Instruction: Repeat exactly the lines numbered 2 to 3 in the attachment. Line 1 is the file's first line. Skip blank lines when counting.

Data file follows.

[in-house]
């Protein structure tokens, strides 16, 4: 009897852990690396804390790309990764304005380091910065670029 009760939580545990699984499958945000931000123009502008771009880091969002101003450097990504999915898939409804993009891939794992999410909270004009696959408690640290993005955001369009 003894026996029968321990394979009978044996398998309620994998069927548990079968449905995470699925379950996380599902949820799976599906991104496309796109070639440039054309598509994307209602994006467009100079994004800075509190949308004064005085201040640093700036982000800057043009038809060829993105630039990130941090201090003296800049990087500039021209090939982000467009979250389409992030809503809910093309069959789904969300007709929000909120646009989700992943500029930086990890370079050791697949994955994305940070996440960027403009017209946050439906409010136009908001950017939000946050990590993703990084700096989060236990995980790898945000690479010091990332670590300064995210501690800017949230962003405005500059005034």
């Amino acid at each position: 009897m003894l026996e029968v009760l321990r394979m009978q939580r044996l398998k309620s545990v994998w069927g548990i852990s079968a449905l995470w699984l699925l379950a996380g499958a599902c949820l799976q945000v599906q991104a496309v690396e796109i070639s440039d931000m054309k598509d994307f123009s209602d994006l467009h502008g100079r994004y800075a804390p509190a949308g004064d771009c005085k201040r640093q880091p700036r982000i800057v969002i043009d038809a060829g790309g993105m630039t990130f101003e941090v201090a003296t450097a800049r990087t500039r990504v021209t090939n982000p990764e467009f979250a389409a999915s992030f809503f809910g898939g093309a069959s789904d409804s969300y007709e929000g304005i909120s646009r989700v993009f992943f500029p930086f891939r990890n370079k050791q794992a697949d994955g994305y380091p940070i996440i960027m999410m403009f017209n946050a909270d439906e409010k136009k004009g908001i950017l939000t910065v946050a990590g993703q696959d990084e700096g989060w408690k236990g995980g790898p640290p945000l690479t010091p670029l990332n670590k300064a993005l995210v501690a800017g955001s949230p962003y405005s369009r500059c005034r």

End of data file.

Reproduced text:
């Protein structure tokens, strides 16, 4: 009897852990690396804390790309990764304005380091910065670029 009760939580545990699984499958945000931000123009502008771009880091969002101003450097990504999915898939409804993009891939794992999410909270004009696959408690640290993005955001369009 003894026996029968321990394979009978044996398998309620994998069927548990079968449905995470699925379950996380599902949820799976599906991104496309796109070639440039054309598509994307209602994006467009100079994004800075509190949308004064005085201040640093700036982000800057043009038809060829993105630039990130941090201090003296800049990087500039021209090939982000467009979250389409992030809503809910093309069959789904969300007709929000909120646009989700992943500029930086990890370079050791697949994955994305940070996440960027403009017209946050439906409010136009908001950017939000946050990590993703990084700096989060236990995980790898945000690479010091990332670590300064995210501690800017949230962003405005500059005034």
């Amino acid at each position: 009897m003894l026996e029968v009760l321990r394979m009978q939580r044996l398998k309620s545990v994998w069927g548990i852990s079968a449905l995470w699984l699925l379950a996380g499958a599902c949820l799976q945000v599906q991104a496309v690396e796109i070639s440039d931000m054309k598509d994307f123009s209602d994006l467009h502008g100079r994004y800075a804390p509190a949308g004064d771009c005085k201040r640093q880091p700036r982000i800057v969002i043009d038809a060829g790309g993105m630039t990130f101003e941090v201090a003296t450097a800049r990087t500039r990504v021209t090939n982000p990764e467009f979250a389409a999915s992030f809503f809910g898939g093309a069959s789904d409804s969300y007709e929000g304005i909120s646009r989700v993009f992943f500029p930086f891939r990890n370079k050791q794992a697949d994955g994305y380091p940070i996440i960027m999410m403009f017209n946050a909270d439906e409010k136009k004009g908001i950017l939000t910065v946050a990590g993703q696959d990084e700096g989060w408690k236990g995980g790898p640290p945000l690479t010091p670029l990332n670590k300064a993005l995210v501690a800017g955001s949230p962003y405005s369009r500059c005034r």